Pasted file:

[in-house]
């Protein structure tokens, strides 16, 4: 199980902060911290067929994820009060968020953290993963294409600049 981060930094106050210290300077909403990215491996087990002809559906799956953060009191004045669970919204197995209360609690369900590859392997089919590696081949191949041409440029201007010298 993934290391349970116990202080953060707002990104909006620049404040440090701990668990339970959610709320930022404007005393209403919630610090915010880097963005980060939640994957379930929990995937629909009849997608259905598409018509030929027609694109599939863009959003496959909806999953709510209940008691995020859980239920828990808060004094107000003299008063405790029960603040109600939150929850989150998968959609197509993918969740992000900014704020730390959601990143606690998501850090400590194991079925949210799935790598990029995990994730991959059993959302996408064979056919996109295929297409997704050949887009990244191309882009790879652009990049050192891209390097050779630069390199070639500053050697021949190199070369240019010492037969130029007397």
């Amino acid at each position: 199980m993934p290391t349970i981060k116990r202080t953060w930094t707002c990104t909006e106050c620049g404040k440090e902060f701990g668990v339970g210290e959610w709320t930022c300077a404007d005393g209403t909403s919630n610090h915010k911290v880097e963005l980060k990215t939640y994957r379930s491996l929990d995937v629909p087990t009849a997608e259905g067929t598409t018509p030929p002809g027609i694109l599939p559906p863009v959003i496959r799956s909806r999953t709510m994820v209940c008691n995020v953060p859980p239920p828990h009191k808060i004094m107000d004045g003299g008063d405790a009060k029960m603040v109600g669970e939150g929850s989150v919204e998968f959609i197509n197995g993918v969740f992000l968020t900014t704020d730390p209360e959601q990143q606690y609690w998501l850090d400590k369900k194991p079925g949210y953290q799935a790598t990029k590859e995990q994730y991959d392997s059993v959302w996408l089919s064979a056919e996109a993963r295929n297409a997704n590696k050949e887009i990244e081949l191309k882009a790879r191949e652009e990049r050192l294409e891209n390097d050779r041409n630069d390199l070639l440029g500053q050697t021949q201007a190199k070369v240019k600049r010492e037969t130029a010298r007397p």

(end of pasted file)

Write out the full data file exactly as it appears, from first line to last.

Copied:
[in-house]
């Protein structure tokens, strides 16, 4: 199980902060911290067929994820009060968020953290993963294409600049 981060930094106050210290300077909403990215491996087990002809559906799956953060009191004045669970919204197995209360609690369900590859392997089919590696081949191949041409440029201007010298 993934290391349970116990202080953060707002990104909006620049404040440090701990668990339970959610709320930022404007005393209403919630610090915010880097963005980060939640994957379930929990995937629909009849997608259905598409018509030929027609694109599939863009959003496959909806999953709510209940008691995020859980239920828990808060004094107000003299008063405790029960603040109600939150929850989150998968959609197509993918969740992000900014704020730390959601990143606690998501850090400590194991079925949210799935790598990029995990994730991959059993959302996408064979056919996109295929297409997704050949887009990244191309882009790879652009990049050192891209390097050779630069390199070639500053050697021949190199070369240019010492037969130029007397």
């Amino acid at each position: 199980m993934p290391t349970i981060k116990r202080t953060w930094t707002c990104t909006e106050c620049g404040k440090e902060f701990g668990v339970g210290e959610w709320t930022c300077a404007d005393g209403t909403s919630n610090h915010k911290v880097e963005l980060k990215t939640y994957r379930s491996l929990d995937v629909p087990t009849a997608e259905g067929t598409t018509p030929p002809g027609i694109l599939p559906p863009v959003i496959r799956s909806r999953t709510m994820v209940c008691n995020v953060p859980p239920p828990h009191k808060i004094m107000d004045g003299g008063d405790a009060k029960m603040v109600g669970e939150g929850s989150v919204e998968f959609i197509n197995g993918v969740f992000l968020t900014t704020d730390p209360e959601q990143q606690y609690w998501l850090d400590k369900k194991p079925g949210y953290q799935a790598t990029k590859e995990q994730y991959d392997s059993v959302w996408l089919s064979a056919e996109a993963r295929n297409a997704n590696k050949e887009i990244e081949l191309k882009a790879r191949e652009e990049r050192l294409e891209n390097d050779r041409n630069d390199l070639l440029g500053q050697t021949q201007a190199k070369v240019k600049r010492e037969t130029a010298r007397p």